Holistic Health Practitioners understand that the body, mind and spirit are connected in complex ways. Grounded in a variety of theoretical perspectives, Holistic Health Practitioners share a broad view of health and wellness that addresses the multidimensionality of human beings. Only by examining the physical, mental, emotional, spiritual, bio-energetic and socio-cultural dimensions of individuals can the holistic professional support clients towards optimum health and wellness. Modalities such as Reflexology, Reiki, and Herbology provide a specialized focus that empowers the practitioner to serve as a guide, an explorer, a teacher and a counselor to clients striving to find balance and wellness. The Holistic Health Practitioner provides a comprehensive consultation in the art and science of complementary health.

Holistic Lifestyle Counseling

 

"The way we eat represents our most profound engagement with the world. Daily our eating turns nature into culture, transforming the world into our bodies and minds" -Michael Pollan, The Omnivore's Dilemma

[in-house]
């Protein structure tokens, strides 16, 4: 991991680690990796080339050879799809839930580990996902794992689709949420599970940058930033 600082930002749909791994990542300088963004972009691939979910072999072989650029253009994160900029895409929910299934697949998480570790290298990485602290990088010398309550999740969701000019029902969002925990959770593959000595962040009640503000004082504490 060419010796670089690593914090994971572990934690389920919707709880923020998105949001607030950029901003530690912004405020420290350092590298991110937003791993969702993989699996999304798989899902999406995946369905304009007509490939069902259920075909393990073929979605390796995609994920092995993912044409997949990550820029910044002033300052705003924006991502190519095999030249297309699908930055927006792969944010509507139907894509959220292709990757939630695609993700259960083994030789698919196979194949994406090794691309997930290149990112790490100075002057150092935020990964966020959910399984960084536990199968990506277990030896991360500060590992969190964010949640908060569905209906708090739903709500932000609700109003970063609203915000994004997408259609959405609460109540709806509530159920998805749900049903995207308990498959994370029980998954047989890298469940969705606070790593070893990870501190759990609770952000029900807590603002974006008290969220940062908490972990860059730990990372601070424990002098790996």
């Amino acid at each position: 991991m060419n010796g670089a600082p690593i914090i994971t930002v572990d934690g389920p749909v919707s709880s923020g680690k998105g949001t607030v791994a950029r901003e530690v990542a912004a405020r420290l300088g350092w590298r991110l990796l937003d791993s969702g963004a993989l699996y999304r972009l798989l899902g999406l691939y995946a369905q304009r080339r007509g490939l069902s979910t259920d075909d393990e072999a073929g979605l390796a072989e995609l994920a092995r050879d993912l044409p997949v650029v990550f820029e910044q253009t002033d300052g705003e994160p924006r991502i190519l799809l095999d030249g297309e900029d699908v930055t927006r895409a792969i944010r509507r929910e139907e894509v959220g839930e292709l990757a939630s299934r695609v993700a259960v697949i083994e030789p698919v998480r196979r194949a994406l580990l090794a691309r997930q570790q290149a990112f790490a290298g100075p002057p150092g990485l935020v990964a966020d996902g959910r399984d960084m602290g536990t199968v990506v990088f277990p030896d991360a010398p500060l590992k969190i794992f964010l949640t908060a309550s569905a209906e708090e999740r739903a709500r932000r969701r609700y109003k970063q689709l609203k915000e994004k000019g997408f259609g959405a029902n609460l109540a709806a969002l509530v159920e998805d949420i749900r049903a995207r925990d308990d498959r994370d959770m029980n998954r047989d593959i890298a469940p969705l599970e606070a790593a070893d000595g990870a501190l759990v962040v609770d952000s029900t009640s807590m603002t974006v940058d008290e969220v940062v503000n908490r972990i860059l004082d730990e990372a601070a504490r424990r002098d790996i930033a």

Lifestyle

The word lifestyle can be defined as one's approach to living or pattern of living. It is your overall life attitude and habits. Would you like a more active lifestyle that might improve your overall wellbeing? Would you like to create a more spiritual centered lifestyle to help you with relaxation? Or would you like a lifestyle that supports your self care needs first so you can better help those you care for? These are just some of the ways lifestyle counseling can help.